normalCurve.frink

View or download normalCurve.frink in plain text format


// This program draws the normal curve or "bell curve" used in statistics.
// It's a bit slow because calculating inverseErf for very high sigmas is
// quite slow.

use statistics.frink

plotNormal[mean, sigma, minSigma, maxSigma, g is graphics] :=
{
   g.color[0.5,0.5,0.5]
   vscale = 8 sigma^2           // Found experimentally to look good.
   g.line[mean + (minSigma * sigma), 0, mean + (maxSigma * sigma), 0]
   width = maxSigma - minSigma

   // This polyline is the normal curve.
   c = new polyline
   for s=minSigma to maxSigma step (width/100)
   {
      x = mean + (sigma * s)
      y = -normalDensity[x, mean, sigma] * vscale
      c.addPoint[x,y]
   }

   g.add[c]

   g.color[0,0,0]

   steps = 1000
   low = 1/1000                 // Use rational numbers so that the exactly
   high = 999/1000              // right number of points is plotted.
   wheel = 0
   first = true
   points = 0
   for phi = high to low step ((low-high)/(steps-1))
   {
      z = inversePhi[phi,8]
      x = mean + sigma * z

      n = normalDensity[x, mean, sigma]
      do
      {
         wheel = (wheel + 0.618034) mod 1
      } while wheel > n
      
      h = wheel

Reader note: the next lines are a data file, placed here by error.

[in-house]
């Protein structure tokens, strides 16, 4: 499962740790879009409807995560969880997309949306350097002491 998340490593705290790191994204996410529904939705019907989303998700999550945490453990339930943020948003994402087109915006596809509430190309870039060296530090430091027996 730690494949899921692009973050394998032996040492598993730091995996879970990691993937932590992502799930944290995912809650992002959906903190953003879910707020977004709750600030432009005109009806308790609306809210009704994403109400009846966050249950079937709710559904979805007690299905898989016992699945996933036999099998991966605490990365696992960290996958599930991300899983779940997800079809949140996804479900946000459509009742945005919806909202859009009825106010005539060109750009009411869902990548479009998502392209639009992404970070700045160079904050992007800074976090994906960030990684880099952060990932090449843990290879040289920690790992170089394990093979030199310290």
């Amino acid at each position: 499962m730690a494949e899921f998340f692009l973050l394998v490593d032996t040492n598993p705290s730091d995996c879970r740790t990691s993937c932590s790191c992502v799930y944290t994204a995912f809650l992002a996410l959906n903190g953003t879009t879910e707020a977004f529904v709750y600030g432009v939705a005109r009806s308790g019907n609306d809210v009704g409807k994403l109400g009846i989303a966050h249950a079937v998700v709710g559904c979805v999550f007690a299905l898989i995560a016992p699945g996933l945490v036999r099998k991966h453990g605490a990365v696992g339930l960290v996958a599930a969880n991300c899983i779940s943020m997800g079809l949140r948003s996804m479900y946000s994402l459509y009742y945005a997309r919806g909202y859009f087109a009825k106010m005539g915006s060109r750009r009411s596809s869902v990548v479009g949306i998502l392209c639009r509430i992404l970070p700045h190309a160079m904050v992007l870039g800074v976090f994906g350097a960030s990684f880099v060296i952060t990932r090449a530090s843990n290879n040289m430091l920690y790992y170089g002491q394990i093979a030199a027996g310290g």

if first
      {
         g.color[1,0,0]         // Draw the "you" circle in red.
         g.fillEllipseCenter[x, -.25, 1, 1]
         g.color[0,0,0]
         g.font["SansSerif", 4]
         g.text["You are here.", x, 7]

         g.line[x, 5, x, 1]     // Arrow body
         // Arrowhead
         p=new filledPolygon
         p.addPoint[x,.65]
         p.addPoint[x+0.3,2.5]
         p.addPoint[x-0.3,2.5]
         g.add[p]
         
         first = false
      } else
         g.fillEllipseCenter[x, -h*vscale, 1, 1]

      points = points+1
   }
   println["$points points plotted."]
}

g = new graphics
plotNormal[100, 15, -3.0902, 3.0902, g]
g.show[]
g.write["normal.svg", 800, 600]
g.write["normal.png", 800, 600]


View or download normalCurve.frink in plain text format


This is a program written in the programming language Frink.
For more information, view the Frink Documentation or see More Sample Frink Programs.

Alan Eliasen was born 17592 days, 6 hours, 16 minutes ago.